All at once, a "fiscal cliff" deal seems to be coming together. Speaker John Boehner's latest offer doesn't go quite far enough for the White House to agree, but it goes far enough that many think they can see the agreement taking shape.
Boehner offered to let tax rates rise for income over $1 million. The White House wanted to let tax rates rise for income over $250,000. The compromise will likely be somewhere in between. More revenue will come from limiting deductions, likely using some variant of the White House's oft-proposed, oft-rejected idea for limiting itemized deductions to 28 percent. The total revenue raised by the two policies will likely be a bit north of $1 trillion. Congress will get instructions to use this new baseline to embark on tax reform next year. Importantly, if tax reform never happens, the revenue will already be locked in.
On the spending side, the Democrats' headline concession will be accepting chained-CPI, which is to say, accepting a cut to Social Security benefits. Beyond that, the negotiators will agree to targets for spending cuts. Expect the final number here, too, to be in the neighborhood of $1 trillion, but also expect it to lack many specifics. Whether the cuts come from Medicare or Medicaid, whether they include raising the Medicare age, and many of the other contentious issues in the talks will be left up to Congress.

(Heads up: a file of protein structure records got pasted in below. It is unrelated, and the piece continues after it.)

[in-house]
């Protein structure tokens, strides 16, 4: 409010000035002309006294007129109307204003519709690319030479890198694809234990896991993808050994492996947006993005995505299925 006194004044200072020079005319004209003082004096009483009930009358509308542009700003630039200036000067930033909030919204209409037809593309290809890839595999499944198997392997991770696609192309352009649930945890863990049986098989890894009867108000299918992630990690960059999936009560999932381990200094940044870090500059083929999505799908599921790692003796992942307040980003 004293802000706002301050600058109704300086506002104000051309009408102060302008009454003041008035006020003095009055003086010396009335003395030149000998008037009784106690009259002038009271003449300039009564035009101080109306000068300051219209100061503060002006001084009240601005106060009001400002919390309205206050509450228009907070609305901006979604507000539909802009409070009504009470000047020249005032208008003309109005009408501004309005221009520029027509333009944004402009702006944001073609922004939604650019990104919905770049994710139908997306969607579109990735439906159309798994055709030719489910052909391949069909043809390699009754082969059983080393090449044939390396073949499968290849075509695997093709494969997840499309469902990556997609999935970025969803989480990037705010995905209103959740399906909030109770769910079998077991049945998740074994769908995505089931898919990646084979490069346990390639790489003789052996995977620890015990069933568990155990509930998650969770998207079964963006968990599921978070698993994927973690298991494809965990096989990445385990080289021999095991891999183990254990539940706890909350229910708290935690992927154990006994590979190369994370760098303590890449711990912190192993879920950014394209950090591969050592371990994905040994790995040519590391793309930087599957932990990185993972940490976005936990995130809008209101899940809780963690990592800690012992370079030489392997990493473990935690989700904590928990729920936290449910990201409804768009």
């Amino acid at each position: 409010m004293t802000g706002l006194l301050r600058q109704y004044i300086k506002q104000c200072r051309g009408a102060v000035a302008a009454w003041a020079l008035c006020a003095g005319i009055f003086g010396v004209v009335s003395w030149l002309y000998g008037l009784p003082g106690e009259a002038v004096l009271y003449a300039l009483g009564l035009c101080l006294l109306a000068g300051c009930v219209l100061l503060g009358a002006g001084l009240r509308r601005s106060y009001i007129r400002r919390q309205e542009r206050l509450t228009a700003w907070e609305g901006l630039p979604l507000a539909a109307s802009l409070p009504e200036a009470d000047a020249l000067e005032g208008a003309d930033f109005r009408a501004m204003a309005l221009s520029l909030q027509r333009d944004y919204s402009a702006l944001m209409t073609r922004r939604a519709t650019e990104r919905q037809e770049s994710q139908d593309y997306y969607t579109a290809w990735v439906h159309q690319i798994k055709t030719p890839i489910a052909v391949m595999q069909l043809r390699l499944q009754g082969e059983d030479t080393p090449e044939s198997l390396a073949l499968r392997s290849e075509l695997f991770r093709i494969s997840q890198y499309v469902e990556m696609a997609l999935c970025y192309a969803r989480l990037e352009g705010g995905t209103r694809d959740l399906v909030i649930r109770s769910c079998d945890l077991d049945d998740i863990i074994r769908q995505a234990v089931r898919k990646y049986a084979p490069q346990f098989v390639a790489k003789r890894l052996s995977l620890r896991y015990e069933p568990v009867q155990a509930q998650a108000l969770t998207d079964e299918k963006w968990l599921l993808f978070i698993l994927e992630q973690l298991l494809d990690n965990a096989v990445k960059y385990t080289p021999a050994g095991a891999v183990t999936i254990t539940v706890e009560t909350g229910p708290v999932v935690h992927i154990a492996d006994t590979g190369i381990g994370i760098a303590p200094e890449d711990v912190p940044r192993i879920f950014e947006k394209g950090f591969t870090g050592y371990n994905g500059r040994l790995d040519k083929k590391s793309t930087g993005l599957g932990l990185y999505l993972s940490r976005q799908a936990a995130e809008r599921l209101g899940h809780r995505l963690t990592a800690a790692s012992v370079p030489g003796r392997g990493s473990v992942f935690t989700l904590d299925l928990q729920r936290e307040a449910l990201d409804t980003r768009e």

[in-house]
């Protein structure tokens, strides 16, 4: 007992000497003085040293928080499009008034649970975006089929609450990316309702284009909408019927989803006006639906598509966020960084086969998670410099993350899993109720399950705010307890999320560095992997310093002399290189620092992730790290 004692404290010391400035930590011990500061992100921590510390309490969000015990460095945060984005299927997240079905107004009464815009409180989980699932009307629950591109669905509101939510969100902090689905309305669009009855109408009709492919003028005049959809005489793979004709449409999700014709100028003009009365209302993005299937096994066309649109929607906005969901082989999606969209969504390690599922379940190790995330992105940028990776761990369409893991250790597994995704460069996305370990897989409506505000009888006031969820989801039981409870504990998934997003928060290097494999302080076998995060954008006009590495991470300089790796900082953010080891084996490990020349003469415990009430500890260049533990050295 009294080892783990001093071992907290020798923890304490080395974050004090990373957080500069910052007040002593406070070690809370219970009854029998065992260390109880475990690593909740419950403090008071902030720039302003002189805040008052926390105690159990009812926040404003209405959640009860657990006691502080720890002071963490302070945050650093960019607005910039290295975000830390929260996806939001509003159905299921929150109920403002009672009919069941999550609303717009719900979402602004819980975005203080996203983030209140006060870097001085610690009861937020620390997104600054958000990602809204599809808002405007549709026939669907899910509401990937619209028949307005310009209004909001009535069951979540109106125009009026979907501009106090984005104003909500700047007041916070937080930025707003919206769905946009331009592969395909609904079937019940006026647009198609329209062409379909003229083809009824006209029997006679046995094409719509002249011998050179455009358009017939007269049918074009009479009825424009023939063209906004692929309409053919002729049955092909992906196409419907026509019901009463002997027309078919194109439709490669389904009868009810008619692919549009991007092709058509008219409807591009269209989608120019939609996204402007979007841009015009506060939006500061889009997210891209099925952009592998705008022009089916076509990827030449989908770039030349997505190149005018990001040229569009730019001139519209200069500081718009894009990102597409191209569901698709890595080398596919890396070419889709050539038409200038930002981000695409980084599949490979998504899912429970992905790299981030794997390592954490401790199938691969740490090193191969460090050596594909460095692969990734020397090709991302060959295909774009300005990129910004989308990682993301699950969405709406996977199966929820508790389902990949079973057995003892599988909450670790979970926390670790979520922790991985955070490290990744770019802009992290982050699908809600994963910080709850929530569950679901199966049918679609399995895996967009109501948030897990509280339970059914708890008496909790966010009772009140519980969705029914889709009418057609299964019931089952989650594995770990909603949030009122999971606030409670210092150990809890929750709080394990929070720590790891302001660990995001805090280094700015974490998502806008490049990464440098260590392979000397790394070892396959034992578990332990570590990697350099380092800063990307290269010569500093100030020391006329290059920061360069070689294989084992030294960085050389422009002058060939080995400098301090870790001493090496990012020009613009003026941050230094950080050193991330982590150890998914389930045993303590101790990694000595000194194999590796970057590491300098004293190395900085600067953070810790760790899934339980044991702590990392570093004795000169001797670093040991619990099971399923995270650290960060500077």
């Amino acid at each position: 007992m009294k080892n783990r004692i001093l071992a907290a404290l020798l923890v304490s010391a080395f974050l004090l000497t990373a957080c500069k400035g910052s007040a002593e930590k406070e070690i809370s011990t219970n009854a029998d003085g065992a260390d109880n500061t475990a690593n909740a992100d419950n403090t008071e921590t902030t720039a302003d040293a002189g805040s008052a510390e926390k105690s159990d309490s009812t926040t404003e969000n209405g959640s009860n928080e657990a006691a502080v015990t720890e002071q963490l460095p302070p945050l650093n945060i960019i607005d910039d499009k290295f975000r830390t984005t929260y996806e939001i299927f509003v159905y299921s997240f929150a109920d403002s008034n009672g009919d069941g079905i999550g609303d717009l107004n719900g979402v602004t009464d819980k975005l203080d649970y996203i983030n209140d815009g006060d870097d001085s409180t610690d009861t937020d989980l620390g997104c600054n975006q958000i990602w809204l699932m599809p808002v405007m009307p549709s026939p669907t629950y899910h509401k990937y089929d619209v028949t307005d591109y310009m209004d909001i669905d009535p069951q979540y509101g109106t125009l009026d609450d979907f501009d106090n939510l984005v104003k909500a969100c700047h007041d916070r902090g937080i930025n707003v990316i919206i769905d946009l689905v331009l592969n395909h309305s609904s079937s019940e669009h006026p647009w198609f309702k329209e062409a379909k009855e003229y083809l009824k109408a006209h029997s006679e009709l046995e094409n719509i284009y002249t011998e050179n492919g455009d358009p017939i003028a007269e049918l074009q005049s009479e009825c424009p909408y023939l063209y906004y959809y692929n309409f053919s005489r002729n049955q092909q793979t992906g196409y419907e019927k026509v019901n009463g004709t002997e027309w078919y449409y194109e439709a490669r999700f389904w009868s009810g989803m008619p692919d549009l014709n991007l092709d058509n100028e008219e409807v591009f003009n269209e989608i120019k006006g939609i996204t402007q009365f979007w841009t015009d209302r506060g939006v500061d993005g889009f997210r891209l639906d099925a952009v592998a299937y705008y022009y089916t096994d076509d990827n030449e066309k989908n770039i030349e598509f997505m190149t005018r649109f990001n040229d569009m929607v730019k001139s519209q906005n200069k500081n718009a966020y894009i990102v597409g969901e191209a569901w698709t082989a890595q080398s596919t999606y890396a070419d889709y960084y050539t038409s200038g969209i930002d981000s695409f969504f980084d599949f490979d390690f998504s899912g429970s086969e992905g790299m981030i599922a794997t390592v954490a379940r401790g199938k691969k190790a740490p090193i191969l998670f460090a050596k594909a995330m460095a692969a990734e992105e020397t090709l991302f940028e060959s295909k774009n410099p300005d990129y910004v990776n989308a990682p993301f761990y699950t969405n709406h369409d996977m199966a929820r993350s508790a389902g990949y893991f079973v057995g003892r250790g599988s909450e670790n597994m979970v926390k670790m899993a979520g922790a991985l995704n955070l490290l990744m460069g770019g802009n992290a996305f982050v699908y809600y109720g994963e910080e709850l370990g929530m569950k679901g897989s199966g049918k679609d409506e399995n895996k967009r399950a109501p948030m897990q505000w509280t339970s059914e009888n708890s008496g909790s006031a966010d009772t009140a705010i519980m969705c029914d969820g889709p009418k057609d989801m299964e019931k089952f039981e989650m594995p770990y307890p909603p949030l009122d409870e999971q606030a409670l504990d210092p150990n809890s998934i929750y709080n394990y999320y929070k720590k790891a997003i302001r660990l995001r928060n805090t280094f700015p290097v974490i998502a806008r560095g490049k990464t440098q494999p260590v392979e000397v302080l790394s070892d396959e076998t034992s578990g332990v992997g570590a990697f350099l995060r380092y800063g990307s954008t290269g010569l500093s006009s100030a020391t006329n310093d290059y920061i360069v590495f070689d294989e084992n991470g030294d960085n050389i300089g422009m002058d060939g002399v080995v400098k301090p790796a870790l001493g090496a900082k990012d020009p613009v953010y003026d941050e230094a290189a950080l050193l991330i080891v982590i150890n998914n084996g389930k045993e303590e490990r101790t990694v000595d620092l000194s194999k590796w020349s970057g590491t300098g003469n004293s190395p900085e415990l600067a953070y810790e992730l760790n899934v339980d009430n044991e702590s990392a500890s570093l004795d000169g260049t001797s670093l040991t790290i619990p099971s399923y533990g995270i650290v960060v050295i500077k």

The deal will lift the spending sequester, but it will be backed up by, yes, another sequester-like policy. I'm told that the details on this next sequester haven't been worked out yet, but the governing theory is that it should be more reasonable than the current sequester. That is to say, if the two parties can't agree on something better, then this should be a policy they're willing to live with.
On stimulus, unemployment insurance will be extended, as will the refundable tax credits. Some amount of infrastructure spending is likely. Perversely, the payroll tax cut, one of the most stimulative policies in the fiscal cliff, will likely be allowed to lapse, which will deal a big blow to the economy.
As for the debt ceiling, that will likely be lifted for a year, at least. In contrast to a week or so ago, when the White House was very intent on finishing the debt ceiling fight now, they're sounding considerably less committed to securing a long-term increase in these negotiations. The argument winning converts, I'm told, is that since the White House won't negotiate on the debt ceiling now and won't negotiate on it later, there's little reason to make it the sine qua non of a deal.
As is always the case, the negotiations could fall apart, or the deal could change. But right now, the participants sound upbeat, surprised at how quickly the process has moved from evident disaster to near-agreement, and fairly comfortable with where they think they'll end up.